• Organizations value cyber-resilience. As more activities are carried out within the virtual environment, it becomes increasingly important for organizations to be resilient in the face of attacks on it. These can come as a result activities carried out by external perpetrators, but insider threats but also be considered.  Also, those known as “Advanced Persistent Threats” can especially wreak havoc and must be guarded against. This is where an attack is carried out on an entire network by unauthorized personnel and remains there undetected for a long period of time.

After offering insight regarding each of these issues, the researchers turned their attention to what challenges await professionals in regards to both security and privacy in light of current practices. It was noted that a number of gaps can be found in existing guidelines; those that will prove insufficient in addressing the level to which technology permeates daily life. At its core, a fundamental understanding of online presence and protection of it is needed at the individual level. Likewise, organizations and the documents that have been developed to offer needed guidance would appear to fall short in relation to many of these issues noted. For instance, current recommendations do offer protection against certain risks as long as applicable devices are identified, inventoried, and monitored. Yet as it relates to the Internet-of-Things, it is expected that many of these devices will be personally owned; incorporated as part of their clothing or implanted. Therefore, accounting for each of them would simply not be feasible. So much work needs to be done in the areas of research and development, education and training, and the accompanying policies and guidance needed to enact and govern appropriate security measures.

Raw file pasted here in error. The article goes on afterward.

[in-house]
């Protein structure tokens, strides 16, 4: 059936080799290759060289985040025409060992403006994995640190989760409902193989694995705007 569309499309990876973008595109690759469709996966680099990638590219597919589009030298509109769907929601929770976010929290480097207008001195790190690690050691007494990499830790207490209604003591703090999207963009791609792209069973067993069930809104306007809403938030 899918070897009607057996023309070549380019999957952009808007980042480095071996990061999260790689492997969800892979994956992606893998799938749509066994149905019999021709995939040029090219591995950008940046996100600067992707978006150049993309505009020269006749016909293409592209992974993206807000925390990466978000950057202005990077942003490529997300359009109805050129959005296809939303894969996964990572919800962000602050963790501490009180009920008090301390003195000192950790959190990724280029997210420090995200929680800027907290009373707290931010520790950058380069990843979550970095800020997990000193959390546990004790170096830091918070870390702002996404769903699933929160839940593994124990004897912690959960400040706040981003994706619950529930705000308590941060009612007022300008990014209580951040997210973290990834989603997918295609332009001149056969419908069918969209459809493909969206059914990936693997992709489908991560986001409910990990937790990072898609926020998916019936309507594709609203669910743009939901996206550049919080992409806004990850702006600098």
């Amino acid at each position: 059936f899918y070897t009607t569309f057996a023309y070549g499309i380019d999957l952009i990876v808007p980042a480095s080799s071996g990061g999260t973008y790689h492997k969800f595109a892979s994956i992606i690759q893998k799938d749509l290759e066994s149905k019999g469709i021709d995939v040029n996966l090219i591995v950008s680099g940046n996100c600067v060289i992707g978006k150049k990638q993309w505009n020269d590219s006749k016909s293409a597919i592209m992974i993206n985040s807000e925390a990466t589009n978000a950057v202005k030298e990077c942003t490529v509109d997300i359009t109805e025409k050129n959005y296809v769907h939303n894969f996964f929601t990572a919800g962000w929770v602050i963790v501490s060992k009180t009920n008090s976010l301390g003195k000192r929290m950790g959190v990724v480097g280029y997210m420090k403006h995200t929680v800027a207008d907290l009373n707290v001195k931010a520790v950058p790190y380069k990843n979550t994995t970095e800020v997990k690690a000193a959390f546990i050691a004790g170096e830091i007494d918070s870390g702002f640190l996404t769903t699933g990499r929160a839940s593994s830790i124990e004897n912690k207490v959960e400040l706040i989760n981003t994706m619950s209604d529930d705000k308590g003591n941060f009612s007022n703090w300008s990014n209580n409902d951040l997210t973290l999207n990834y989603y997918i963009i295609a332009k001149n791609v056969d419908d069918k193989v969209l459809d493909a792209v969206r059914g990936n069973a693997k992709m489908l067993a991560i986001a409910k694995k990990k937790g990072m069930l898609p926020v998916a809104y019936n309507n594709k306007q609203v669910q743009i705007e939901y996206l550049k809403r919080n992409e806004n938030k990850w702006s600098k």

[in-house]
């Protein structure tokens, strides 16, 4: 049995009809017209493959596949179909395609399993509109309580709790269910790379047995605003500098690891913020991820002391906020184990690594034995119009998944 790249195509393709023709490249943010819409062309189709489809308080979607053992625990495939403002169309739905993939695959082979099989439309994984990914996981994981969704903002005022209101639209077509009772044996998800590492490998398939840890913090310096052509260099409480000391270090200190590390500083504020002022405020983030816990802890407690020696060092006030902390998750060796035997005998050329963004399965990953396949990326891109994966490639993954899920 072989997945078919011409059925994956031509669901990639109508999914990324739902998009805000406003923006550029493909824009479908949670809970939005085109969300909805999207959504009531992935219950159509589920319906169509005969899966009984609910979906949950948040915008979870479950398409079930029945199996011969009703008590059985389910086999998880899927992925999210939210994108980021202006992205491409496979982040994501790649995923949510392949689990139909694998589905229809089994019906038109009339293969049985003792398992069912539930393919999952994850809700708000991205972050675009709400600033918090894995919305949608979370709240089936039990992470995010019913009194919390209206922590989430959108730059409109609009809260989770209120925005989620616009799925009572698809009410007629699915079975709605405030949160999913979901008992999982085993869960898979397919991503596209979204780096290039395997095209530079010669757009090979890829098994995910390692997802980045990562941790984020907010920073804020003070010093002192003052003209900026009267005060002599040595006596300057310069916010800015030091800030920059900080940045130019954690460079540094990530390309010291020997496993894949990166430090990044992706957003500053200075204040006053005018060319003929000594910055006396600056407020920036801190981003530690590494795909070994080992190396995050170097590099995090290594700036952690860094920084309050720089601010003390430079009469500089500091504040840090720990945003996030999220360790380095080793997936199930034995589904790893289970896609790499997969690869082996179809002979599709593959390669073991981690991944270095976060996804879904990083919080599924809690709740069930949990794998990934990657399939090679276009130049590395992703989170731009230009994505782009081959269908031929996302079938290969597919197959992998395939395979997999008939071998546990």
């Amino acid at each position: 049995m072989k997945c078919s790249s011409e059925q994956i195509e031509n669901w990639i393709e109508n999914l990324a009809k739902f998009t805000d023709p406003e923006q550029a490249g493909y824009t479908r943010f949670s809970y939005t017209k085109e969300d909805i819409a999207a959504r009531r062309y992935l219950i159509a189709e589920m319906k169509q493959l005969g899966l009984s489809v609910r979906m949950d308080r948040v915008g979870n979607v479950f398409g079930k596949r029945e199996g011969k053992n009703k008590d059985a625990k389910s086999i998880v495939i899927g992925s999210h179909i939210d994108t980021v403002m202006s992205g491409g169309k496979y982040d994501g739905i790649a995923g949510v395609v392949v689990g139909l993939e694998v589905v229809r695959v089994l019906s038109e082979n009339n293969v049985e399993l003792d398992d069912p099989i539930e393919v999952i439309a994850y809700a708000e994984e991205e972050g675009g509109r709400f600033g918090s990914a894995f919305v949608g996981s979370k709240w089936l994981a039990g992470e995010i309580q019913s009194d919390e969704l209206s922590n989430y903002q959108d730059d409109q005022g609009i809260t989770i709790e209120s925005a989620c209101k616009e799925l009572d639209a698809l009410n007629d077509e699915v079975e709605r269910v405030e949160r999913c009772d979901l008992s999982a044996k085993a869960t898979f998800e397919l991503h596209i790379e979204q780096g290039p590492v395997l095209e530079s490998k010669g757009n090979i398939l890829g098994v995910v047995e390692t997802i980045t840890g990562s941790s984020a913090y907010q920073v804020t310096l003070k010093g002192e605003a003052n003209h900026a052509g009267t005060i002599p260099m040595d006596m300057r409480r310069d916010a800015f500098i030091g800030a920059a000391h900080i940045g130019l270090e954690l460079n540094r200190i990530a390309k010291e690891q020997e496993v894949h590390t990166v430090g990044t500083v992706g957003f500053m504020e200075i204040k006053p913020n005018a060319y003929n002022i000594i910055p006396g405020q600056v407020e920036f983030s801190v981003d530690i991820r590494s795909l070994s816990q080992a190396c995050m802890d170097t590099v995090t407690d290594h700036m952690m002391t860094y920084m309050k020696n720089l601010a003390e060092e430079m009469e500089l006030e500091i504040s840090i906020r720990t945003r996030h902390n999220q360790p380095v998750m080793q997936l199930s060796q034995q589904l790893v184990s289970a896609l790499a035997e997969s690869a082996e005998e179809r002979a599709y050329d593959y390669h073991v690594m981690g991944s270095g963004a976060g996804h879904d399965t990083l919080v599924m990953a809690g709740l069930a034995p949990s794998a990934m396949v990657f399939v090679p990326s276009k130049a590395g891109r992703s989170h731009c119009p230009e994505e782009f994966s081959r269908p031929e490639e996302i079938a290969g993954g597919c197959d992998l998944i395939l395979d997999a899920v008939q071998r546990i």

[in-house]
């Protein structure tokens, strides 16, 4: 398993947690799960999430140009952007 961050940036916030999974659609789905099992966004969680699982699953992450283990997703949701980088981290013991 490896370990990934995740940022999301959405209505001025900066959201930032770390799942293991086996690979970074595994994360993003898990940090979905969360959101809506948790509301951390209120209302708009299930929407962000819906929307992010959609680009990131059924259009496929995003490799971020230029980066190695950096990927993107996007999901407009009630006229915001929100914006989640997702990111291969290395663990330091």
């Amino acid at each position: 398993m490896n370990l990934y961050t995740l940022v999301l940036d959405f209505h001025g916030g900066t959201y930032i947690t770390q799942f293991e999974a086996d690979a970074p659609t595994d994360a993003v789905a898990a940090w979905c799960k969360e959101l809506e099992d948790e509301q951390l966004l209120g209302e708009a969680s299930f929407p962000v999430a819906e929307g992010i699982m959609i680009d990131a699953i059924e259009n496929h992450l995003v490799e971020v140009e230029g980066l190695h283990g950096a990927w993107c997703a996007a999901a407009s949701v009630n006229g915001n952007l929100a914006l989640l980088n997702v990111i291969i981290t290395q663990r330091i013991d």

References